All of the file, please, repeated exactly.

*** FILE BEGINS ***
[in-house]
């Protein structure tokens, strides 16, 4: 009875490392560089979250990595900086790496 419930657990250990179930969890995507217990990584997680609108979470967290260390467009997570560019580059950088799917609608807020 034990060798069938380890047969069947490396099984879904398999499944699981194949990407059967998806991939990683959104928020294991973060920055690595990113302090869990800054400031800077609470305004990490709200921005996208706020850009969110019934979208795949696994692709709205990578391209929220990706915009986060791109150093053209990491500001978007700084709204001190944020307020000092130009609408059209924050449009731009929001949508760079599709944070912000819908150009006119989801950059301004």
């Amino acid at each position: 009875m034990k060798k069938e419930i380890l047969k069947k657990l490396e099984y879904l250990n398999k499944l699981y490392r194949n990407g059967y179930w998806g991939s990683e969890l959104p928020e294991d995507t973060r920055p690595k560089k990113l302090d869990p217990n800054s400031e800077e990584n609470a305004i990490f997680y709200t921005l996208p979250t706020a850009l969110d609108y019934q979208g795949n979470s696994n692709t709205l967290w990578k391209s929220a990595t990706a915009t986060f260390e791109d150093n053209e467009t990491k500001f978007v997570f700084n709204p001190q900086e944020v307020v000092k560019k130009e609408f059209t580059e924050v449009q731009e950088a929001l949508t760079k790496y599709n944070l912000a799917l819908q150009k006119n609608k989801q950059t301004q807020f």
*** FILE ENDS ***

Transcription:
[in-house]
């Protein structure tokens, strides 16, 4: 009875490392560089979250990595900086790496 419930657990250990179930969890995507217990990584997680609108979470967290260390467009997570560019580059950088799917609608807020 034990060798069938380890047969069947490396099984879904398999499944699981194949990407059967998806991939990683959104928020294991973060920055690595990113302090869990800054400031800077609470305004990490709200921005996208706020850009969110019934979208795949696994692709709205990578391209929220990706915009986060791109150093053209990491500001978007700084709204001190944020307020000092130009609408059209924050449009731009929001949508760079599709944070912000819908150009006119989801950059301004």
């Amino acid at each position: 009875m034990k060798k069938e419930i380890l047969k069947k657990l490396e099984y879904l250990n398999k499944l699981y490392r194949n990407g059967y179930w998806g991939s990683e969890l959104p928020e294991d995507t973060r920055p690595k560089k990113l302090d869990p217990n800054s400031e800077e990584n609470a305004i990490f997680y709200t921005l996208p979250t706020a850009l969110d609108y019934q979208g795949n979470s696994n692709t709205l967290w990578k391209s929220a990595t990706a915009t986060f260390e791109d150093n053209e467009t990491k500001f978007v997570f700084n709204p001190q900086e944020v307020v000092k560019k130009e609408f059209t580059e924050v449009q731009e950088a929001l949508t760079k790496y599709n944070l912000a799917l819908q150009k006119n609608k989801q950059t301004q807020f």